Spatial information describes the location of objects in space and the relationships between them. Within this thesis the emphasis is on geographic information as represented in a computer, which uses similar techniques but narrows this definition to information that is about the real world and at a human-to-Earth scale, using abstracted digital representations of real-world entities such as terrain, cities, roads and buildings. These entities and the relationships between them are defined using sets of interlinked computer primitives. Because of this, spatial information forms a necessary component of any computer model of the world as we know it at any significant level of detail.
The core of the research carried out in this thesis is concerned with geographic information systems (GIS)5, which produces tools to create, manipulate, analyse and visualise the digital objects that are inherent in these abstract representations of the world. Compared to other software categories that also allow us to model and manipulate objects that are represented geometrically, such as those used in computer-aided design (CAD) and geometric modelling, GIS tools stand out as being remarkably generic [Coppock and Rhind, 1991; Gold, 2006]. GIS are used equally to manually build objects by applying interactive drawing operations, to semi-automatically create full models from raw acquired data, to manage large collections of heterogeneous datasets and keep them up to date, or as interactive point-and-click environments to query the attributes of and perform simple calculations on existing datasets. Because of this genericity, GIS are expected to support a large number of different data formats from multiple sources and a wide variety of operations—all while solving problems in a mix of 2D and 3D and preserving the key characteristics of sometimes mutually incompatible computer representations. Rather than attempting to find the best solution on input fulfilling strict conditions, GIS tools are expected to make a best effort to obtain a good solution on the often invalid data that is available. This thesis follows this philosophy to a large extent.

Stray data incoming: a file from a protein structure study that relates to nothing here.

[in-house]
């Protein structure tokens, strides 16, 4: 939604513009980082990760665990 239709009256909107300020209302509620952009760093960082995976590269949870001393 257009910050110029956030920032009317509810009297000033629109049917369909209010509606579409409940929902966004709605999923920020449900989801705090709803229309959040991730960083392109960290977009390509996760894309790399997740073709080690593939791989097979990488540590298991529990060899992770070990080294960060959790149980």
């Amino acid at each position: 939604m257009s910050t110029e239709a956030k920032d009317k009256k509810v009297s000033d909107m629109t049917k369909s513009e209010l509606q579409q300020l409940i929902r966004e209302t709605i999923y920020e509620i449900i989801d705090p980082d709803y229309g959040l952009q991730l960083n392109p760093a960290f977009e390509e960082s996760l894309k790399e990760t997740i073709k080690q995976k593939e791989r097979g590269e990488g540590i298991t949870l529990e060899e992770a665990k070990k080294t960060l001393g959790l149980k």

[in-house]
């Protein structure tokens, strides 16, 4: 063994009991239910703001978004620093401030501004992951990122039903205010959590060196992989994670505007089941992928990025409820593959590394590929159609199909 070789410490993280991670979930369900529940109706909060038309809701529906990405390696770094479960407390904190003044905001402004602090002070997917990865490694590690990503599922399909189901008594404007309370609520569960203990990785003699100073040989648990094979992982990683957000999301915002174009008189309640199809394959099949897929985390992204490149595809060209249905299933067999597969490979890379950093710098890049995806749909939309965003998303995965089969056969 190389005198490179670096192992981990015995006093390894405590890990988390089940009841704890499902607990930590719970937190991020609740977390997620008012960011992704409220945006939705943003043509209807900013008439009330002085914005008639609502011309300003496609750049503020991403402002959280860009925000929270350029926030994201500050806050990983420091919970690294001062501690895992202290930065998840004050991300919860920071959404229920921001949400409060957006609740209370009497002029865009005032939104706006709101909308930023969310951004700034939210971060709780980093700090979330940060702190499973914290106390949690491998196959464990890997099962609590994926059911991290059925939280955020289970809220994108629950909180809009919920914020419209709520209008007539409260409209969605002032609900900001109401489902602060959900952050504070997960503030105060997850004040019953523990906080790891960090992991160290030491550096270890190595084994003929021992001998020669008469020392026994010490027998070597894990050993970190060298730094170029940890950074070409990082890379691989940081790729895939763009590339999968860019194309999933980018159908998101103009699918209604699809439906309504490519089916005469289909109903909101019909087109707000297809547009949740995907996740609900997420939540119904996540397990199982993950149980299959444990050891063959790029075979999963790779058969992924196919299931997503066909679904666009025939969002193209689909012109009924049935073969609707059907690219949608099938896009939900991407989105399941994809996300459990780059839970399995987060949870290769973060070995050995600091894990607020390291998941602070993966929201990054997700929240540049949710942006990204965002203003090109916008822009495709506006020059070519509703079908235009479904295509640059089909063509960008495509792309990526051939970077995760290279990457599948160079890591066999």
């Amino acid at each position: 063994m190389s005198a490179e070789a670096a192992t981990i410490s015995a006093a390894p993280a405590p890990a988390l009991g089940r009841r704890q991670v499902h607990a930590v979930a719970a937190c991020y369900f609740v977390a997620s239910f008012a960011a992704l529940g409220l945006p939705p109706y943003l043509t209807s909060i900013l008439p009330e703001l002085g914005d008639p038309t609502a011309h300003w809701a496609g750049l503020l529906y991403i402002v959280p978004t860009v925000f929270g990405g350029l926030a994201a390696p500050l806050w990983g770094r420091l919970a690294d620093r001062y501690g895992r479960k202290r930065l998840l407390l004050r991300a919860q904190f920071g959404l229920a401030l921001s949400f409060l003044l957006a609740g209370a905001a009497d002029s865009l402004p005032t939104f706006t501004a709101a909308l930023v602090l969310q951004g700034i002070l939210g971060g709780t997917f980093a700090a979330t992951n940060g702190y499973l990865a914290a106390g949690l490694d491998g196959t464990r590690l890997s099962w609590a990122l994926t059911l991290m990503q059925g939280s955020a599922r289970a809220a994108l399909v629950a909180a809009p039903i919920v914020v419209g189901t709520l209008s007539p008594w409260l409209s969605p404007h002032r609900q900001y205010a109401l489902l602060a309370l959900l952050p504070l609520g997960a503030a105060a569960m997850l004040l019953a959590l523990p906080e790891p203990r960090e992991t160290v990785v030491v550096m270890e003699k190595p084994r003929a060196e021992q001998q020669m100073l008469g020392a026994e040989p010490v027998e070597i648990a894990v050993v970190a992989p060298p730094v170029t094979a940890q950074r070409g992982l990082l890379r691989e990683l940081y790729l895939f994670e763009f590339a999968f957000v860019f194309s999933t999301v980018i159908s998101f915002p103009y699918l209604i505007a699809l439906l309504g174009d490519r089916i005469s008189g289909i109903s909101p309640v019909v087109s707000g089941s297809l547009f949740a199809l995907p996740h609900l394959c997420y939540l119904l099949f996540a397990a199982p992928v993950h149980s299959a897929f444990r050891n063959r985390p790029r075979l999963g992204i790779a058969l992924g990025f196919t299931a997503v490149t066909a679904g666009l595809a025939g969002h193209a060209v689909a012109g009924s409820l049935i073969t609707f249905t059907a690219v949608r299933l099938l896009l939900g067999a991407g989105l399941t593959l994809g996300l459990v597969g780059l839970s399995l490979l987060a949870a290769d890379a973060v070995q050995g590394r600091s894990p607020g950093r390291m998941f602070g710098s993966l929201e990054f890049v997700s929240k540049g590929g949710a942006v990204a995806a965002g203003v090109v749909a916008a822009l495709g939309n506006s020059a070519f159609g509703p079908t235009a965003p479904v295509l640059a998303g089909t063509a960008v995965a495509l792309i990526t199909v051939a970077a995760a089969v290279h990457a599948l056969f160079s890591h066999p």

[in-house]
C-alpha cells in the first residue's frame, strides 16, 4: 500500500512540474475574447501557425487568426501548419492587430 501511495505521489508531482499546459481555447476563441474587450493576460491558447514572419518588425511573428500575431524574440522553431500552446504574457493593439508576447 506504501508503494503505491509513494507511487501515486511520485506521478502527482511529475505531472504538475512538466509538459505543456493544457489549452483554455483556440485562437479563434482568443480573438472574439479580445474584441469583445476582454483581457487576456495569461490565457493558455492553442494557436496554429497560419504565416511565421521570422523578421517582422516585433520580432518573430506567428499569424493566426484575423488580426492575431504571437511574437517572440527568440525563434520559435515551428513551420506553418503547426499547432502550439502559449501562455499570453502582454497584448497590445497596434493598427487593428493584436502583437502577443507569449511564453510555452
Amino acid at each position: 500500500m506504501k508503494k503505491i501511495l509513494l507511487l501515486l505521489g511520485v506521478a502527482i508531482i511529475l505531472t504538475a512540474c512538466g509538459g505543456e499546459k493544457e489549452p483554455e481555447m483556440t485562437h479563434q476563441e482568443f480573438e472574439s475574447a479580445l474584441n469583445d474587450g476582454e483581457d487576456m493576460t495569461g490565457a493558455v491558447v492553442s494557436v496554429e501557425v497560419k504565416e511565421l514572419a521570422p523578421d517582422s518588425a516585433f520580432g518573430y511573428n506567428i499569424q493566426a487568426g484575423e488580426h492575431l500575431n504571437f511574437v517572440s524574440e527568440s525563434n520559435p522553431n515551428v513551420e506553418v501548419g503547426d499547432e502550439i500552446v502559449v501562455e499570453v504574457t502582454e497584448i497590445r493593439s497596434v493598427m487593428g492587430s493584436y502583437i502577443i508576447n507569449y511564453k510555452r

For historical and practical reasons, current GIS mostly use simple 2D representations [ESRI, 2005; OGC, 2011], which are relatively easy to use and efficient, essentially consisting of sets of linked points, lines and polygons. Their efficiency is due to the fact that they can rely on many strong properties that are intrinsic to 2D objects. For example, one such property is that it is possible to define a natural order for the points around a closed polygonal curve, as shown in Figure 1.1, and so a polygon can be represented as a sequence of points that form a cycle along its boundary [Jordan, 1887], which are implicitly connected by line segments between each consecutive pair. Another such property is based on planar partitions—sets of polygons that form a subdivision of the plane—such as the one in Figure 1.2. Since in a planar partition there are two polygons incident to any edge (except those bordering the exterior), a complete planar partition can be stored easily as a set of edges where every edge is linked to two other edges and records the polygons that lie on each of its two sides [Peucker and Chrisman, 1975].
2D GIS are also able to take advantage of a great number of existing techniques that are based on 2D representations, such as those that are used to model the flow of water over a terrain [van Kreveld, 1997a] or to combine multiple maps into one (i.e. a map overlay) [de Berg et al., 1998, §2.3]. Moreover, these techniques have been developed and improved over decades, whereas any change in representation would require the development of new accompanying techniques in order to be truly useful.
The aforementioned advantages of 2D representations mean that even ‘3D’ GIS usually mimic the third dimension by using a so-called 2.5D structure, essentially treating the third dimension as a simple attribute that is attached to each object [Raper, 1989], or represent individual 3D objects only implicitly through the 2D surface that separates their interior from their exterior [Edmonds, 1960; Baumgart, 1975], as the cube in Figure 1.3, rather than as true solid objects. These solutions are compromises, as they limit the type of geometries that can be represented and complicate the storage of the relations that exist between 3D objects.